The standard primary survey served as the initial focus of the discussion, as many learners frequently failed to follow advanced trauma life support (ATLS) protocol or were very distracted by the LVAD at the outset of treatment, delaying critical resuscitative management. The discussion then focused on the LVAD device itself and the delicate procedure for treating a LVAD trauma patient. Learners were initially confused about the exact function of the LVAD and had limited or no knowledge of the importance of calling the primary LVAD coordinator to better understand the mechanics and physiology of the LVAD and the relevant precautions that need to be followed. Perhaps as a result of a lack of understanding, or a misunderstanding of the device’s function, learners were not familiar with typical vital signs and physical exam findings that often normally occur with a LVAD patient. Specifically, the difficulty in obtaining pulse and blood pressure readings presented a significant obstacle to the learners, who were not aware that mean arterial pressure (MAP) had to be taken to measure blood pressure when traditional measurements were unreliable, and that the pulse may be very diminished or non-palpable . Additionally, learners initially had trouble understanding that a LVAD patient in ventricular fibrillation (VF) and ventricular tachycardia (VT) could still be responsive secondary to the continuous hemodynamic support provided by the LVAD.
Upon completion of the debriefing, all learners participated in a 20-minute didactic session to reinforce the key teaching points during the simulation. Importance was placed on differences in methods of proper management of a typical patient when compared with a LVAD patient. In addition, the importance of first checking the LVAD and contacting the LVAD coordinator was emphasized. The discussion of the management of a LVAD patient focused on obtaining the MAP, following ATLS protocol, and the importance of fluid for hypotensive trauma victims regardless of other extraneous circumstances. Following the lecture from senior simulation faculty, time was given for the learners to ask questions.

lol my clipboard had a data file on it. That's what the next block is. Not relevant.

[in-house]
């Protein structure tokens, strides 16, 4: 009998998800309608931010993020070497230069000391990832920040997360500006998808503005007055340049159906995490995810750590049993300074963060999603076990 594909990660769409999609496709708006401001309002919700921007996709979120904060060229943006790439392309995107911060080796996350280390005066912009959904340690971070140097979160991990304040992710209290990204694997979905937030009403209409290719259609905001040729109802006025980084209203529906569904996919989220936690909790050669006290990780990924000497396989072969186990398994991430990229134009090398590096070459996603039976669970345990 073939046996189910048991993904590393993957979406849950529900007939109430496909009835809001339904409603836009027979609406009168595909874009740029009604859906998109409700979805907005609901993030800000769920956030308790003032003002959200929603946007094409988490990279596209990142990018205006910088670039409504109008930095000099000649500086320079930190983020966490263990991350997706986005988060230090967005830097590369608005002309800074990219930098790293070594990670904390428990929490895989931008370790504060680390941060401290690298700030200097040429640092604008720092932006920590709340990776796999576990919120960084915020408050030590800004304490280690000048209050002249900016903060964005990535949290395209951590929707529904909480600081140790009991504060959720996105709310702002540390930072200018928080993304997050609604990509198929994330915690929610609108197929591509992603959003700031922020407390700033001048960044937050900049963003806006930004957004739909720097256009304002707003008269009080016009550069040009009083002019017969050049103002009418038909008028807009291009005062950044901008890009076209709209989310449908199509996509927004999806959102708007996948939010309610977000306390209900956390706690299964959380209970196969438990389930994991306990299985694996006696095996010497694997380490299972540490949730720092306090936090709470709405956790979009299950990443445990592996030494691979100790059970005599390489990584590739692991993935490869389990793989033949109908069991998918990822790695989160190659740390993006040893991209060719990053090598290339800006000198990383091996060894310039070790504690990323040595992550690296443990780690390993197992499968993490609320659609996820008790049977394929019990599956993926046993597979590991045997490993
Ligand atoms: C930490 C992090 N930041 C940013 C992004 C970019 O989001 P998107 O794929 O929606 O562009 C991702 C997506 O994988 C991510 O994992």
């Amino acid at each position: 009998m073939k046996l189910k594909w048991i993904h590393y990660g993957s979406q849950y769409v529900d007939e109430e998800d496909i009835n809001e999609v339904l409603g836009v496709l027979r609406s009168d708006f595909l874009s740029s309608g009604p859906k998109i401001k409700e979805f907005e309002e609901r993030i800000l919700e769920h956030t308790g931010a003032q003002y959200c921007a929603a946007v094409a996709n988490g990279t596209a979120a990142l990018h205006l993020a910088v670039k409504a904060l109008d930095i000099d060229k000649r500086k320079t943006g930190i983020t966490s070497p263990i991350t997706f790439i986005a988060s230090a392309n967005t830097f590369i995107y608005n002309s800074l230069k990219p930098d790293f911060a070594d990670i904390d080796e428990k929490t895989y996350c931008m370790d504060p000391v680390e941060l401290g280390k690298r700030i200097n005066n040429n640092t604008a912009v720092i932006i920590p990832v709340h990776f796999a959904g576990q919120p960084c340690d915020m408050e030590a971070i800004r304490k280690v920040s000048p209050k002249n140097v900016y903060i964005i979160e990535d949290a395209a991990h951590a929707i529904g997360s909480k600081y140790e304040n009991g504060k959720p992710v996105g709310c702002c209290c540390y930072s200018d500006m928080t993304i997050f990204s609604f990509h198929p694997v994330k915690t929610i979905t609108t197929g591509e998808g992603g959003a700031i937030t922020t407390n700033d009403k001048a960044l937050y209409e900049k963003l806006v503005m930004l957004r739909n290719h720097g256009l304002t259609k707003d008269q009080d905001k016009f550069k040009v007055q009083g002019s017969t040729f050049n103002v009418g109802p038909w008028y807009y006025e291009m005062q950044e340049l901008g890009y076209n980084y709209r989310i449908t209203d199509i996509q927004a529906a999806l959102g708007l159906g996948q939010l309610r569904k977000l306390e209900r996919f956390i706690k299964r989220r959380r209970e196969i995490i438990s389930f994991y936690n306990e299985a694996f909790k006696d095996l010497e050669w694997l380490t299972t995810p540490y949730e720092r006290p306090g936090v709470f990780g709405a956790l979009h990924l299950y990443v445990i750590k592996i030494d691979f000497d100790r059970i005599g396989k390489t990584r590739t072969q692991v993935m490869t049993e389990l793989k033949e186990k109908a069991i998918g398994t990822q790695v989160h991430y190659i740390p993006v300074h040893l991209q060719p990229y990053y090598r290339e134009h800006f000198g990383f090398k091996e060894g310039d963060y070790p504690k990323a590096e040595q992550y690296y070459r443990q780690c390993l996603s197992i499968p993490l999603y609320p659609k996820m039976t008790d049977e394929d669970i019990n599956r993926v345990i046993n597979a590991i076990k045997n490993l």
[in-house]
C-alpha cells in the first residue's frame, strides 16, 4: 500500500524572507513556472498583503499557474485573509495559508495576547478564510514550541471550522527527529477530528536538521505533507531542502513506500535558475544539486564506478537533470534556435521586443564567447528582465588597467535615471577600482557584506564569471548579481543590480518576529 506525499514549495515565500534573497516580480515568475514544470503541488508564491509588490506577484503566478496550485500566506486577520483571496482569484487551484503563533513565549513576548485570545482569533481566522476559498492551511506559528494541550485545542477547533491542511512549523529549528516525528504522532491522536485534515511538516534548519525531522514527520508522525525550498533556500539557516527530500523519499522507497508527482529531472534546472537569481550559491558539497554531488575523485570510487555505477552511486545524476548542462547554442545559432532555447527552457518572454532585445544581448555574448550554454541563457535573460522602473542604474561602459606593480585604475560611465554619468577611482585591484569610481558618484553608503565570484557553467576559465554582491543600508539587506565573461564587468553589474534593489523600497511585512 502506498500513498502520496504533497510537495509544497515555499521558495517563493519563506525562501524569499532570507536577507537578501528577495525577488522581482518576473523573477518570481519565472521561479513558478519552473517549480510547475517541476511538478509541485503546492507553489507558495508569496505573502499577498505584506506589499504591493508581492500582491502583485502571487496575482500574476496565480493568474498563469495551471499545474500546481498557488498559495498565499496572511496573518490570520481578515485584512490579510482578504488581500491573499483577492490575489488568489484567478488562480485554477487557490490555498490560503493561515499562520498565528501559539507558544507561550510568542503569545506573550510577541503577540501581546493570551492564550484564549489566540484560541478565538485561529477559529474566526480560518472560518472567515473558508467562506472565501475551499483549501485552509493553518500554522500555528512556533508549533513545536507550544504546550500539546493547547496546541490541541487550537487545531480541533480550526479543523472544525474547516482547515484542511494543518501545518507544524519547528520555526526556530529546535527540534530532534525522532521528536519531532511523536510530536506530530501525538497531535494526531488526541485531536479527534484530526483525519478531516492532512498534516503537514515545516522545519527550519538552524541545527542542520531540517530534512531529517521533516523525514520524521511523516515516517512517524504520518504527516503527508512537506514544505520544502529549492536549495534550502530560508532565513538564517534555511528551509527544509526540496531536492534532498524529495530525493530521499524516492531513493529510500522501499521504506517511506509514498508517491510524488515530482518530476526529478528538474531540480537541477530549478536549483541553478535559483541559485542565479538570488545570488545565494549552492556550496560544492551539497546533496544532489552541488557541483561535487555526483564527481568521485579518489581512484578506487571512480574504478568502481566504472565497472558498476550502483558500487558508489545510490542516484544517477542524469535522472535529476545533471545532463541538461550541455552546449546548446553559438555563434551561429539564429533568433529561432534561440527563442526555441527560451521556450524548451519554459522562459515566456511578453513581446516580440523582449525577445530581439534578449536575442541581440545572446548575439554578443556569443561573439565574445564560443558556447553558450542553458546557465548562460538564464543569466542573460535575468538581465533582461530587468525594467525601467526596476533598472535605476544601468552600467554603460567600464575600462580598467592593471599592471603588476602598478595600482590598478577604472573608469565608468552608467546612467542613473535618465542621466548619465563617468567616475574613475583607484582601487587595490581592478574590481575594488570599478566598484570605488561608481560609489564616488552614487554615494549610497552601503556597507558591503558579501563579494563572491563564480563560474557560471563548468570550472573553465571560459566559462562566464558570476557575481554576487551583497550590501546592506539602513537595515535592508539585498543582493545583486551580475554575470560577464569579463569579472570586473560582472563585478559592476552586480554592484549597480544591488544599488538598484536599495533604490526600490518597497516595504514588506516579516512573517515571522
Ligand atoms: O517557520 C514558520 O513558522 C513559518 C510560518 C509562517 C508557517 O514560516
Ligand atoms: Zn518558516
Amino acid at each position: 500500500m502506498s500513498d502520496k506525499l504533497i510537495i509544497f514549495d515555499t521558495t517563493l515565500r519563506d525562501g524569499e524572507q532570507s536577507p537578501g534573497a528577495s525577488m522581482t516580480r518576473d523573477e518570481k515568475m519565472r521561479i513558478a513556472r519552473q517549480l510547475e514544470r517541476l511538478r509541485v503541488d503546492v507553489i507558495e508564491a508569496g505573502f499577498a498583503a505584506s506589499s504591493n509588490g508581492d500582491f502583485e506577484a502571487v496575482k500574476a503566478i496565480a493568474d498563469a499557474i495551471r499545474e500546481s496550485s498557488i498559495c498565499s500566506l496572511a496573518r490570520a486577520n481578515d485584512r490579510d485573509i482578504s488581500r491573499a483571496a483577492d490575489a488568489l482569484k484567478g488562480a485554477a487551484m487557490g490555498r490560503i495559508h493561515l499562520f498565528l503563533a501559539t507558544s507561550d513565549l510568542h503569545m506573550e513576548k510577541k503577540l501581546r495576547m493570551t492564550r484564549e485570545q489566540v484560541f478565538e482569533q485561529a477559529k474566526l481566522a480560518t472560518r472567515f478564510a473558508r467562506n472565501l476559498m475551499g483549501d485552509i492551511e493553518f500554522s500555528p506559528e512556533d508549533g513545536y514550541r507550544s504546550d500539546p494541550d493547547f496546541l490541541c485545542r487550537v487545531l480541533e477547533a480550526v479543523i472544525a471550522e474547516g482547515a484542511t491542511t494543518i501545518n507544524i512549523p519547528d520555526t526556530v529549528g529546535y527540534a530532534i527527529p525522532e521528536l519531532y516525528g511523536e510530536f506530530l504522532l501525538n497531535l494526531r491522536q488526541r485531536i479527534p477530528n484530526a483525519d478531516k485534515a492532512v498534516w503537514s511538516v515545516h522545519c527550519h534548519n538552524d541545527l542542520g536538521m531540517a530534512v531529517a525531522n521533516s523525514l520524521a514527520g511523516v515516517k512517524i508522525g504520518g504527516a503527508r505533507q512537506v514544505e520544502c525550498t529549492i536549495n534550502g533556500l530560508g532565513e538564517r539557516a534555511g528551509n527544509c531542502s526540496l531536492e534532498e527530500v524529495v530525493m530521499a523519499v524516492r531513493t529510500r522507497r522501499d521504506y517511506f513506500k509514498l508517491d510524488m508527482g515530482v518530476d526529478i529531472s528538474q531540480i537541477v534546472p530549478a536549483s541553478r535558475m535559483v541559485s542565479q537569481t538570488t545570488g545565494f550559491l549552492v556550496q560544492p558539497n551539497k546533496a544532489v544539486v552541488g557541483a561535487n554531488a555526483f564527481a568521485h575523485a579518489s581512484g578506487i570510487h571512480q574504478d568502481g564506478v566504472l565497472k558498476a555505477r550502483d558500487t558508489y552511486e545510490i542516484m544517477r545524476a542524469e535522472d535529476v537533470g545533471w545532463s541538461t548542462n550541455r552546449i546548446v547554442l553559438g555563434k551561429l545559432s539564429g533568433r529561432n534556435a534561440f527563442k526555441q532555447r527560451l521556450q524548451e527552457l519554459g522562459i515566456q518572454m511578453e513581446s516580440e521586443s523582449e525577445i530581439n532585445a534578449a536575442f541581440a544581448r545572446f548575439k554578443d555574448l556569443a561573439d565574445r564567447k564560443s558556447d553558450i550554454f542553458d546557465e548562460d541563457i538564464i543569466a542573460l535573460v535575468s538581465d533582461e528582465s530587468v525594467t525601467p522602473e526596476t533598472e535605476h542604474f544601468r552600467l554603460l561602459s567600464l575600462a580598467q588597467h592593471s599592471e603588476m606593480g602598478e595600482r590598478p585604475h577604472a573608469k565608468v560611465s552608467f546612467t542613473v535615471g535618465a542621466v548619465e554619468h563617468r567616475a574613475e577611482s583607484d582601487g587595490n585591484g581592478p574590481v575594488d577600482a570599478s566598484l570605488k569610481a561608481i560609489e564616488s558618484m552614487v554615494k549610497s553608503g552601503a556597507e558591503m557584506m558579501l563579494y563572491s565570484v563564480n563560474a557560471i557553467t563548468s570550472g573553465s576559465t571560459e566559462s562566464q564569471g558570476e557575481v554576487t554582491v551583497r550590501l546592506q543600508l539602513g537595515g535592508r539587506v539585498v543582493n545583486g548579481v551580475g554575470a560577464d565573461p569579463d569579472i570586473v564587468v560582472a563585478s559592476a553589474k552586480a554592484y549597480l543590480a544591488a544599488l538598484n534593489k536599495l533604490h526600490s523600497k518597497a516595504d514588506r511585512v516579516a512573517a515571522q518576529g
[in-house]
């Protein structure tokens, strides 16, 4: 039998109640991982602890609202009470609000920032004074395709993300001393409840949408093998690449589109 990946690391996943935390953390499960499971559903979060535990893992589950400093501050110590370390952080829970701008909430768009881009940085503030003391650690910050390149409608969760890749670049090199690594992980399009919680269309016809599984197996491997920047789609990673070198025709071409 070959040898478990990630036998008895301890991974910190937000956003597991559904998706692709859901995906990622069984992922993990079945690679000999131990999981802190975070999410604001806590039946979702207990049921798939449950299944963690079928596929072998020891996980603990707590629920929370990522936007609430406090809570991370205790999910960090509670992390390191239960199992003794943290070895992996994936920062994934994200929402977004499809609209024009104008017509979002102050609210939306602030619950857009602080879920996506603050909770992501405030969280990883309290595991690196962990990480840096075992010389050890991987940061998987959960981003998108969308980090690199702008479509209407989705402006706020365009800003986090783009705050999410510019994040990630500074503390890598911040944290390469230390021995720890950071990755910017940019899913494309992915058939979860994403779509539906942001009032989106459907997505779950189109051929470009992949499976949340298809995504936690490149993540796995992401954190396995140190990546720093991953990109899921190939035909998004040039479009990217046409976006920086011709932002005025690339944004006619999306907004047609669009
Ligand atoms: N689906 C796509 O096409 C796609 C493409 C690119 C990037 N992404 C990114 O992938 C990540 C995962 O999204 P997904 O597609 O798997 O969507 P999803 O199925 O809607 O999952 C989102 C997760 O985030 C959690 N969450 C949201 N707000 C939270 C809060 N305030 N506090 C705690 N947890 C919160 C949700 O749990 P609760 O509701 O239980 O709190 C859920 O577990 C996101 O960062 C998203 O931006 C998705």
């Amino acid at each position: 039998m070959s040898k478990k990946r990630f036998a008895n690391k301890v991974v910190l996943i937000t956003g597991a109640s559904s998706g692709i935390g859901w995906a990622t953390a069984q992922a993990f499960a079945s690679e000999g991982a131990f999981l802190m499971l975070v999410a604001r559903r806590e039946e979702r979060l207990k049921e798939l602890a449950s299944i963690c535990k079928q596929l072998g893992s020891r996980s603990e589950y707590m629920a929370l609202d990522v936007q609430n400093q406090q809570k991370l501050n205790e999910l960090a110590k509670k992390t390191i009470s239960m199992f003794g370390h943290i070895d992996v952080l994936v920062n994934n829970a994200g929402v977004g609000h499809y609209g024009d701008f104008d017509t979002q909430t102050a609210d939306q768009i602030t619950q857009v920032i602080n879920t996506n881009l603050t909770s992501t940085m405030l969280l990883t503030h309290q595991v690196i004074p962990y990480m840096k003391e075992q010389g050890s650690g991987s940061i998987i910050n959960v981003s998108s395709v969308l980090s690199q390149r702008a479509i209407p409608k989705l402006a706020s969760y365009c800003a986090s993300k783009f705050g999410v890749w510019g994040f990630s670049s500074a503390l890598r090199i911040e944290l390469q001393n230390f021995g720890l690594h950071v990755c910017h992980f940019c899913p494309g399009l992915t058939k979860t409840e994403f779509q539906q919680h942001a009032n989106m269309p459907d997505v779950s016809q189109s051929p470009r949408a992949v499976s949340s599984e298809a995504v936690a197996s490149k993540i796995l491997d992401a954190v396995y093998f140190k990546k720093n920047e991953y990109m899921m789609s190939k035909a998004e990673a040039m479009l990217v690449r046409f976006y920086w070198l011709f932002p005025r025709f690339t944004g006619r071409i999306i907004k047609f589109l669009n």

Heart failure is a common medical condition that is affecting the US and the broader global population at an alarming rate. While heart transplantation remains the most clinically successful means to treat end-stage heart failure, LVAD devices have become an increasingly common and effective form of alternative or permanent treatment, suggesting a forthcoming rise in the frequency with which these devices are seen. This increase in this patient population will, therefore, necessiate the training and education of emergency medicine providers . In our experience, many emergency medicine physicians are ill-equipped to manage the nuances of treating a LVAD patient effectively in a trauma scenario. Due to the severe consequences of interfering with a functioning LVAD, simulating an emergency scenario is an invaluable method to teach learners about the management of such patients without clinical repercussions for the patient. Our simulation is structured to emulate a trauma case with a LVAD device, wherein learners may face some of the potential pitfalls and complications intrinsic to working with and around these devices.